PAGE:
Philemon and Baucis

The wonder isn’t the gods’ appearance,
nor their beggarly disguises.  Zeus 

and Hermes love the earth—olive oil, 
gullible women, the substantiality of marble, 

that peculiar human failing of caring 
too much.  It’s the old couple themselves, 

the way they welcome the strangers, 
give up their stools, offer them wine 

and apricots, stoke the fire, how they touch 
each other’s shoulders. They gasp 

when the wineskins refill themselves. 
In the sudden light they kneel 

before their guests, gold peeking
from beneath the rags, feel the dizzying

closeness of divinity.  When the gods
grant one wish to repay their hospitality, 

the wonder is what the couple 
passes up - a wooden floor, new cook 

pot, lifetime supply of firewood, 
fleece-lined cloaks, the child 

they never conceived. Instead 
they ask only not to outlive 

one another. It’s the gods’ turn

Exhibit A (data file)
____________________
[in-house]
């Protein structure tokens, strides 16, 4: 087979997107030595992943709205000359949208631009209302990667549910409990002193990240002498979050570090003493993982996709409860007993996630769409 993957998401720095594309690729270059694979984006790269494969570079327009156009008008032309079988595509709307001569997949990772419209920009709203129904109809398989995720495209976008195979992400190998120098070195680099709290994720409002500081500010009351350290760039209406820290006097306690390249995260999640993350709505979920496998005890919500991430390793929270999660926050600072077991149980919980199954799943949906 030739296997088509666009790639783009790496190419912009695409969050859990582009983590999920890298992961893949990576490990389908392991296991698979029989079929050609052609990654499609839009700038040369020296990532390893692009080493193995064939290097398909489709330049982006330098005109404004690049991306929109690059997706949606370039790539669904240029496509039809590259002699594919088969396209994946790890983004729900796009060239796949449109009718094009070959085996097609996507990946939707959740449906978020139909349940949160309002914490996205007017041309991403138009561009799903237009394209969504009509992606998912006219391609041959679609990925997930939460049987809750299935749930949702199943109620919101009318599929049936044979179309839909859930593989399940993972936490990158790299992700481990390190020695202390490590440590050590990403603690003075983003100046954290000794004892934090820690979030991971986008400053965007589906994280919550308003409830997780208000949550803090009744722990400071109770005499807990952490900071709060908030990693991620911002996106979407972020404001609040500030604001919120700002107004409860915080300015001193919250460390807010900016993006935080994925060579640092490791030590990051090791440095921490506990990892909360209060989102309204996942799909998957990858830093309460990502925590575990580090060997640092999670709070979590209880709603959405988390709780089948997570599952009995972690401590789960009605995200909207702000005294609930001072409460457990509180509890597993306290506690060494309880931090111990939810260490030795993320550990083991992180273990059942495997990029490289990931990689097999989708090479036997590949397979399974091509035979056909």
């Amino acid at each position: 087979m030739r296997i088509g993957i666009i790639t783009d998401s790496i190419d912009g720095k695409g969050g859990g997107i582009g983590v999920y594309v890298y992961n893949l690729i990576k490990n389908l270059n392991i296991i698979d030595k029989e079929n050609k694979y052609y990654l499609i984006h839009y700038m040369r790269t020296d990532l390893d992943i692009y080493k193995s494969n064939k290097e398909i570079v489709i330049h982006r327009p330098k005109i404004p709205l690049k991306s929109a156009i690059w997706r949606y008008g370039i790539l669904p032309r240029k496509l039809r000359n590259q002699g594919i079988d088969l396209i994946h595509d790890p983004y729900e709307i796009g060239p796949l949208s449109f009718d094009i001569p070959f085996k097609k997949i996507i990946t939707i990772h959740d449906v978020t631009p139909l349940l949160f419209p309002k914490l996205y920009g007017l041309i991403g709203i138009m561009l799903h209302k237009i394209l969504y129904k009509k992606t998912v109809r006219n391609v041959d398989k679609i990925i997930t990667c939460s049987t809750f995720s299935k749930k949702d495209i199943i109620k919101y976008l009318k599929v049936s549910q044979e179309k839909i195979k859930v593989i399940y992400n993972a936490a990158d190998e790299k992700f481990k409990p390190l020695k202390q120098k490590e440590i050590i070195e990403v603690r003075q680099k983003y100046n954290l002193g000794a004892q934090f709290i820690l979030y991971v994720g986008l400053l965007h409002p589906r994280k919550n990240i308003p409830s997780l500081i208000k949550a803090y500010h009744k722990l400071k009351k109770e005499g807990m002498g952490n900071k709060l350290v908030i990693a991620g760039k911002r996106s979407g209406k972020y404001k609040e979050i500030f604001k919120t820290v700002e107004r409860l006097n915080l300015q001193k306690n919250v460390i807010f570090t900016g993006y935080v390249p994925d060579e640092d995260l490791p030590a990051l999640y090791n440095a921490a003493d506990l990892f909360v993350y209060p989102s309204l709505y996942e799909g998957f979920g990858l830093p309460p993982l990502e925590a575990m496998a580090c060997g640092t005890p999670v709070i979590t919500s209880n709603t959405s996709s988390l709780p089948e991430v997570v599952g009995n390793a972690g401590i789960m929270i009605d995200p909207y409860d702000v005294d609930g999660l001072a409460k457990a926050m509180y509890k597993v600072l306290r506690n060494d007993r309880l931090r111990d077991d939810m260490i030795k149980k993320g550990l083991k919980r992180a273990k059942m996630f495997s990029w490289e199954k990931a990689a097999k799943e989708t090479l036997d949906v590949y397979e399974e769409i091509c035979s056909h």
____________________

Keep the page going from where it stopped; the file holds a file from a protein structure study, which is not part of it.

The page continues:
to gape. When the time comes, 

the couple feels the forest taking them. 
Sap rises, fingers send out leaf shoots, 

bark creeps up, closes over their mouths, 
but not before Farewell love

overheard by hushed birds and caught 
in the cleaved air, linden and oak 

now a single trunk, entwined.

by David Sloan

This poem first appeared in a collection called The Irresistible In-Between,  
published in May 2013 by Deerbrook Editions.


  1. Very fine. Thanks for writing it.

  2. Breathtaking, in the physical sense absolutely. My husband and I too have love and would wish the same.
    Thank you.


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